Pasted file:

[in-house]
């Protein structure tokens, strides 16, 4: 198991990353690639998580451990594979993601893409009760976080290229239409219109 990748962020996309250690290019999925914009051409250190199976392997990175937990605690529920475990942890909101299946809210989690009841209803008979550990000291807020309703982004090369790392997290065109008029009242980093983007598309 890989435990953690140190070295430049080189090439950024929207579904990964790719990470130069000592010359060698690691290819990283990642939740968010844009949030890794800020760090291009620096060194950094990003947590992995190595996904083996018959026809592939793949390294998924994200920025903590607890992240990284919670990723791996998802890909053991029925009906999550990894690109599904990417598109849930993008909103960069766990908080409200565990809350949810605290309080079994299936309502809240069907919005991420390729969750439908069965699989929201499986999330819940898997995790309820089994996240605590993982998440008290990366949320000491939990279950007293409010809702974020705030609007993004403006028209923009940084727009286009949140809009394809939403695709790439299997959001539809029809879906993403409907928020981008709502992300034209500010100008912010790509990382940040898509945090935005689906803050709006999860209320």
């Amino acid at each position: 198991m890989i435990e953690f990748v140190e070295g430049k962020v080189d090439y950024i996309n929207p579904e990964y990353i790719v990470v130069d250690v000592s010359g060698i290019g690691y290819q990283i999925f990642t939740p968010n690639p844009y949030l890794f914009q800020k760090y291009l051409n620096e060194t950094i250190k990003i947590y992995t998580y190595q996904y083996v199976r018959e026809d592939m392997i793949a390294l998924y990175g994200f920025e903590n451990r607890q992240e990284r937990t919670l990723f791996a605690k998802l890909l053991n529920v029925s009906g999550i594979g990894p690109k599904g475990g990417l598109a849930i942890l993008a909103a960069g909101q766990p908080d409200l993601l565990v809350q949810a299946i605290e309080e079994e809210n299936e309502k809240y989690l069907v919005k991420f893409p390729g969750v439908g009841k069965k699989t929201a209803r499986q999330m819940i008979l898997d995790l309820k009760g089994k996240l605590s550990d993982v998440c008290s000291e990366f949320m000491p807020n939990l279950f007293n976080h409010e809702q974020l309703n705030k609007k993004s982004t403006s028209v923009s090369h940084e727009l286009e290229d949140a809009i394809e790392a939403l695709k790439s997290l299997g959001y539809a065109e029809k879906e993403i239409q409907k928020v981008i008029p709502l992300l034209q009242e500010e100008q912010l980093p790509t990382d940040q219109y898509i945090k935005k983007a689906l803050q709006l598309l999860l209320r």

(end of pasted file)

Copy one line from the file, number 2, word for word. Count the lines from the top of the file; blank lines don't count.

């Protein structure tokens, strides 16, 4: 198991990353690639998580451990594979993601893409009760976080290229239409219109 990748962020996309250690290019999925914009051409250190199976392997990175937990605690529920475990942890909101299946809210989690009841209803008979550990000291807020309703982004090369790392997290065109008029009242980093983007598309 890989435990953690140190070295430049080189090439950024929207579904990964790719990470130069000592010359060698690691290819990283990642939740968010844009949030890794800020760090291009620096060194950094990003947590992995190595996904083996018959026809592939793949390294998924994200920025903590607890992240990284919670990723791996998802890909053991029925009906999550990894690109599904990417598109849930993008909103960069766990908080409200565990809350949810605290309080079994299936309502809240069907919005991420390729969750439908069965699989929201499986999330819940898997995790309820089994996240605590993982998440008290990366949320000491939990279950007293409010809702974020705030609007993004403006028209923009940084727009286009949140809009394809939403695709790439299997959001539809029809879906993403409907928020981008709502992300034209500010100008912010790509990382940040898509945090935005689906803050709006999860209320």